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Progressive Exercises for Advanced Students in Latin Composition
Henry Davis, S.J. C.B
Sin vista previa disponible - 2015
able according affairs allow appear arms army authority become body Cæsar called cause character chief citizens clauses common consider consisted consul danger death desire effect enemy English entirely excellent EXERCISES existence expressed father fear force fortune friendship Gaul Germans give gods greater greatest hand HISTORY hold honour hope human Italy kind Latin laws learning less letter live manner matter means mind mood nature neque never nihil object once opinion perfect person pleasure possible praise present prince principal quæ quod reason received require respect Roman Rome seems Senate sense sentences short soul spirit strength Subjunctive things thought tion usually verb virtue whole wish write
Página 134 - There is not, in my opinion, a more pleasing and triumphant consideration in religion than this of the perpetual progress which the soul makes towards the perfection of its nature, without ever arriving at a period in it.
Página 139 - I know but one way of fortifying my soul against these gloomy presages and terrors of mind, and that is, by securing to myself the friendship and protection of that Being who disposes of events and governs futurity. He sees, at one view, the whole thread...
Página 148 - How can it enter into the thoughts of man, that the soul, which is capable of such immense perfections, and of receiving new improvements to all eternity, shall fall away into nothing almost as soon as it is created...
Página 141 - The soul, considered with its Creator, is like one of those mathematical lines that may draw nearer to another for all eternity without a possibility of touching it: And can there be a thought so transporting, as to consider ourselves in these perpetual approaches to Him, who is not only the standard of perfection, but of happiness?
Página 149 - But can we believe a thinking being that is in a perpetual progress of improvements, and travelling on from perfection to perfection, after having just looked abroad into the works of its Creator, and made a few discoveries of his infinite goodness, wisdom, and power, must perish at her first setting out, and in the very beginning of her inquiries ? A man, considered in his present state, seems only sent into the world to propagate his kind.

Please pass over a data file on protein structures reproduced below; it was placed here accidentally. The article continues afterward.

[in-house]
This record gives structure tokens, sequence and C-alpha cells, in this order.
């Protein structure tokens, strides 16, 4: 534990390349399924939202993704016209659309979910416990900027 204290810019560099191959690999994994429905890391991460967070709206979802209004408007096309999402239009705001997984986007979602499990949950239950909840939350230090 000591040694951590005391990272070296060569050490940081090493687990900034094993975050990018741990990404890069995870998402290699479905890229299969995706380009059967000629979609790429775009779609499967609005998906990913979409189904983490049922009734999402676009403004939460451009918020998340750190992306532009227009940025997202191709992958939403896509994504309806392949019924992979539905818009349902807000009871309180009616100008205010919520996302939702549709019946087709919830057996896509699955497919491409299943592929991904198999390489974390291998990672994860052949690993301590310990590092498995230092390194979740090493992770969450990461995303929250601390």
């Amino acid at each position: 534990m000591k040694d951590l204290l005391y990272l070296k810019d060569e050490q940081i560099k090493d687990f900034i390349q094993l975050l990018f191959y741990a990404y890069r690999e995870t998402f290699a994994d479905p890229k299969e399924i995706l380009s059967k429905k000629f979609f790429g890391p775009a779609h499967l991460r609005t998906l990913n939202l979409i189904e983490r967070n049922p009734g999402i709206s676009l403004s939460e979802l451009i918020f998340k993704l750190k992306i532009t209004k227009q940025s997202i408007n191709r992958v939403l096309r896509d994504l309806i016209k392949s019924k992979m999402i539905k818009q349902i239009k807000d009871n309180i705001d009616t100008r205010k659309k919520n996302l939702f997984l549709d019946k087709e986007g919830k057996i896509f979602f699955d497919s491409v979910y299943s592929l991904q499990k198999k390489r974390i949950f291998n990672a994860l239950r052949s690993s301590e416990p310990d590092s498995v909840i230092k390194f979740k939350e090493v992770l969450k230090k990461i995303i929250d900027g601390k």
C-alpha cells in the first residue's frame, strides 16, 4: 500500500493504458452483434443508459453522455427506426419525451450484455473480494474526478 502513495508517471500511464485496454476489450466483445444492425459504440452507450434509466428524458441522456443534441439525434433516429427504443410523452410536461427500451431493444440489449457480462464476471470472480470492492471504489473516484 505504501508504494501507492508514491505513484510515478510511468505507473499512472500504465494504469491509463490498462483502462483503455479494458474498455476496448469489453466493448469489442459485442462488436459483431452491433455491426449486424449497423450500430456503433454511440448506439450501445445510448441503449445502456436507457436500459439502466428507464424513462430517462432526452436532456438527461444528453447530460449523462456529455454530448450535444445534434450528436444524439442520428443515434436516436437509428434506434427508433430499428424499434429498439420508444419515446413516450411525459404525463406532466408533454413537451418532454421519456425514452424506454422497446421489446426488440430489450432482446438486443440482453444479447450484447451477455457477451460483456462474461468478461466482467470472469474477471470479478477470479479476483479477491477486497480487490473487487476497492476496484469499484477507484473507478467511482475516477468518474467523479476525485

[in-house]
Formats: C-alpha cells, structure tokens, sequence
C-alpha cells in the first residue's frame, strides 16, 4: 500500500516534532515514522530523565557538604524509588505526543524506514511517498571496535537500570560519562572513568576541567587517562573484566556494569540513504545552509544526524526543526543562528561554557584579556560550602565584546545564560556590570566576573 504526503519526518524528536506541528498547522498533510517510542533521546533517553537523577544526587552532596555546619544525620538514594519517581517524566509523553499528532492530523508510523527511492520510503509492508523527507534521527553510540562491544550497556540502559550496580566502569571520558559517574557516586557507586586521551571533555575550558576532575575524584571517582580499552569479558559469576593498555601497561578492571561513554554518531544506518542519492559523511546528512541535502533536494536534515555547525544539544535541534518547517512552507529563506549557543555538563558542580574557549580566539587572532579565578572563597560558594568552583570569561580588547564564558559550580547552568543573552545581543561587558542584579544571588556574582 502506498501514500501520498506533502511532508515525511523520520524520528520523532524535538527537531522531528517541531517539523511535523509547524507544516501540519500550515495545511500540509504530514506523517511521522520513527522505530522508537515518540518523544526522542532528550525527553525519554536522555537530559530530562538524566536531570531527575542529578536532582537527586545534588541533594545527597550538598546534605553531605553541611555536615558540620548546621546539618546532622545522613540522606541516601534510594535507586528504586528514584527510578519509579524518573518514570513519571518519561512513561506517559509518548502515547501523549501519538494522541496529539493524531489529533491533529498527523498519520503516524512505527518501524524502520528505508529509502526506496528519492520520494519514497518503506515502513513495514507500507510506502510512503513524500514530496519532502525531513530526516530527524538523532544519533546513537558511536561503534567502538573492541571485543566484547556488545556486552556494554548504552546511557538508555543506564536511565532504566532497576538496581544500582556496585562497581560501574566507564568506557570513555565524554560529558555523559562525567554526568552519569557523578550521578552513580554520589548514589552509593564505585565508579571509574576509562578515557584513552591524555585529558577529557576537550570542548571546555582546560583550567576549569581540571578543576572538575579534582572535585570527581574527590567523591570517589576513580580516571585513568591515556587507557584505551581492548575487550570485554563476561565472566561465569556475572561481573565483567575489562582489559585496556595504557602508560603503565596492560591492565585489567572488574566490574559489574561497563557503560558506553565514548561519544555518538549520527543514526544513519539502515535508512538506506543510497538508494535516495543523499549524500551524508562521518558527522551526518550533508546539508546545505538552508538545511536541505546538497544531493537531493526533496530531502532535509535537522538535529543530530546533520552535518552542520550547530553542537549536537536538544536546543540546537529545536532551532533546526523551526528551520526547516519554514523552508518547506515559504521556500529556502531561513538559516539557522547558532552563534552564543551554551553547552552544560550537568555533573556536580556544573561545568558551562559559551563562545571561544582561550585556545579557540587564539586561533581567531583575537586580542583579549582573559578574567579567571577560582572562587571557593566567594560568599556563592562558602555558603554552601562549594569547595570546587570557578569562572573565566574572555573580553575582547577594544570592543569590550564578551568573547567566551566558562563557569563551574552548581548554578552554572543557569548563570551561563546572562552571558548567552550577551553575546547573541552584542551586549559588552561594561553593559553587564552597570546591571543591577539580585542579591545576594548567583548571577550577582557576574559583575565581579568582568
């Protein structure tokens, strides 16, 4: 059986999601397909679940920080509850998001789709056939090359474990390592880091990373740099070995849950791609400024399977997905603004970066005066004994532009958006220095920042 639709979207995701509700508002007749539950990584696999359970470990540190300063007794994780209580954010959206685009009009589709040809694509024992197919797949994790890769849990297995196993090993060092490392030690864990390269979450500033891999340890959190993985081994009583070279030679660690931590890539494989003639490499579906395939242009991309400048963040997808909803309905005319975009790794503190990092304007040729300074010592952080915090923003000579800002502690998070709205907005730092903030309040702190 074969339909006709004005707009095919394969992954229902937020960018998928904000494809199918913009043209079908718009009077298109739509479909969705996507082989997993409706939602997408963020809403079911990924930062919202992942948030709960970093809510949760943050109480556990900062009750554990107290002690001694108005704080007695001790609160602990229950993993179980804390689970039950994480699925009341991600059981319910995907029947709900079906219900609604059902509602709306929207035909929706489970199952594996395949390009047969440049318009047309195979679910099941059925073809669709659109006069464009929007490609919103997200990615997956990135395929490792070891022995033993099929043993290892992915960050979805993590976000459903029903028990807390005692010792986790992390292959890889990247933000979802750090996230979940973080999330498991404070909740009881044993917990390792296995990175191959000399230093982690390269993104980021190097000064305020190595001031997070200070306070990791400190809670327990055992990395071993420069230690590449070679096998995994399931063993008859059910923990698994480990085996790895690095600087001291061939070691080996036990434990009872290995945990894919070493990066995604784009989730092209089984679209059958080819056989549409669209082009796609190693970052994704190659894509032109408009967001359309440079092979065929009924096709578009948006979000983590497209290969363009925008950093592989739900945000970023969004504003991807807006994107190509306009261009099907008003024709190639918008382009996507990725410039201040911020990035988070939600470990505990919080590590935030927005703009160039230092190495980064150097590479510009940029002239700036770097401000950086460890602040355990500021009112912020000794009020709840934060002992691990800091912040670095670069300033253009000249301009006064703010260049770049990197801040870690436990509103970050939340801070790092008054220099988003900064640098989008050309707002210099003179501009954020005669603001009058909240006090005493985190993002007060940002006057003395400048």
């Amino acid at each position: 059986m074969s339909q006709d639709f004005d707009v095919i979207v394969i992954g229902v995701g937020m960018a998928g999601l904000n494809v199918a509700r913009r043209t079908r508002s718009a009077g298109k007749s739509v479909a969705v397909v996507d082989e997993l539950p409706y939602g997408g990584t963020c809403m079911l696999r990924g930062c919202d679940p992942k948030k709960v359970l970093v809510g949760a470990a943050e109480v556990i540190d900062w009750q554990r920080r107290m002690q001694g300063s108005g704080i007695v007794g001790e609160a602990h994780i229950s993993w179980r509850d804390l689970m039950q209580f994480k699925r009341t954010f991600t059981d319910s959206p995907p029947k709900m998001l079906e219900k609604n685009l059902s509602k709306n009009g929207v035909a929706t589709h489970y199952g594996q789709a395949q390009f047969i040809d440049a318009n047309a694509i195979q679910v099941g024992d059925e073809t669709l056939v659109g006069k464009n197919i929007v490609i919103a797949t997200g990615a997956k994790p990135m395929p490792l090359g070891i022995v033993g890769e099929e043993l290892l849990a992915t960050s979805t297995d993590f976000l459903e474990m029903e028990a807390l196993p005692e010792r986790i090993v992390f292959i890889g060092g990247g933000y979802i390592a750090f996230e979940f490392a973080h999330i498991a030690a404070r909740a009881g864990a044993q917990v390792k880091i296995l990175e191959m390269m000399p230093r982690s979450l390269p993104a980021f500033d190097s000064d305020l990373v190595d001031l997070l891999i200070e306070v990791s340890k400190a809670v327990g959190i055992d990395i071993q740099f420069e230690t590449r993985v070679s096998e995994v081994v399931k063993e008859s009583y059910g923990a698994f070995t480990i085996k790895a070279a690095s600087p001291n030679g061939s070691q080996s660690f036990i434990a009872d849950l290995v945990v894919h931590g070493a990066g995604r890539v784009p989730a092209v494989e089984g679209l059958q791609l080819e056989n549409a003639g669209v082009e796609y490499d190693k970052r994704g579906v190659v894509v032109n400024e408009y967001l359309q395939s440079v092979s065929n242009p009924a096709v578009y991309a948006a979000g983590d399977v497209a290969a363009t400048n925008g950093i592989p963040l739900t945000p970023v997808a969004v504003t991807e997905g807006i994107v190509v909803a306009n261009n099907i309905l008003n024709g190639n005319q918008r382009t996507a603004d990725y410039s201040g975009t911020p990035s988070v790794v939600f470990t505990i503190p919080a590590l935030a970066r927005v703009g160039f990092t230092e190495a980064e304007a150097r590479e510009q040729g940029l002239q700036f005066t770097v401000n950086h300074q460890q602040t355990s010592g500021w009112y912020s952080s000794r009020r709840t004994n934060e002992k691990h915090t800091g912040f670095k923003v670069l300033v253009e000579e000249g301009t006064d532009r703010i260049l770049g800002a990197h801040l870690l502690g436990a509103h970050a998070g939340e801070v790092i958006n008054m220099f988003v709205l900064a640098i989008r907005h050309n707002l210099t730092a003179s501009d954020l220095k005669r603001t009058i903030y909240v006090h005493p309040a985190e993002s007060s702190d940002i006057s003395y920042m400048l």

Página 140 - To advise the ignorant, relieve the needy, comfort the afflicted, are duties that fall in our way almost every day of our lives. A man has frequent opportunities of mitigating the fierceness of a party ; of doing justice to the character of a...
Página 154 - Lacedemonians, that honest people, more virtuous than polite, rose up all to a man, and with the greatest respect received him among them. The Athenians being suddenly touched with a sense of the Spartan virtue, and their own degeneracy, gave a thunder of applause ; and. the old man cried out, " The Athenians understand what is good, but the Lacedemonians practise it
Página 135 - ... of glory, and brighten to all eternity; that she will be still adding virtue to virtue, and knowledge to knowledge; carries in it something wonderfully agreeable to that ambition which is natural to the mind of man. Nay, it must be a prospect pleasing to God himself, to see his creation for ever beautifying in his eyes, and drawing nearer to him by greater degrees of resemblance.
Página 132 - It is a folly for an eminent man to think of escaping it, and a weakness to be affected with it. All the illustrious persons of antiquity, and indeed of every age in the world, have passed through this fiery persecution. There is no defence against reproach but obscurity...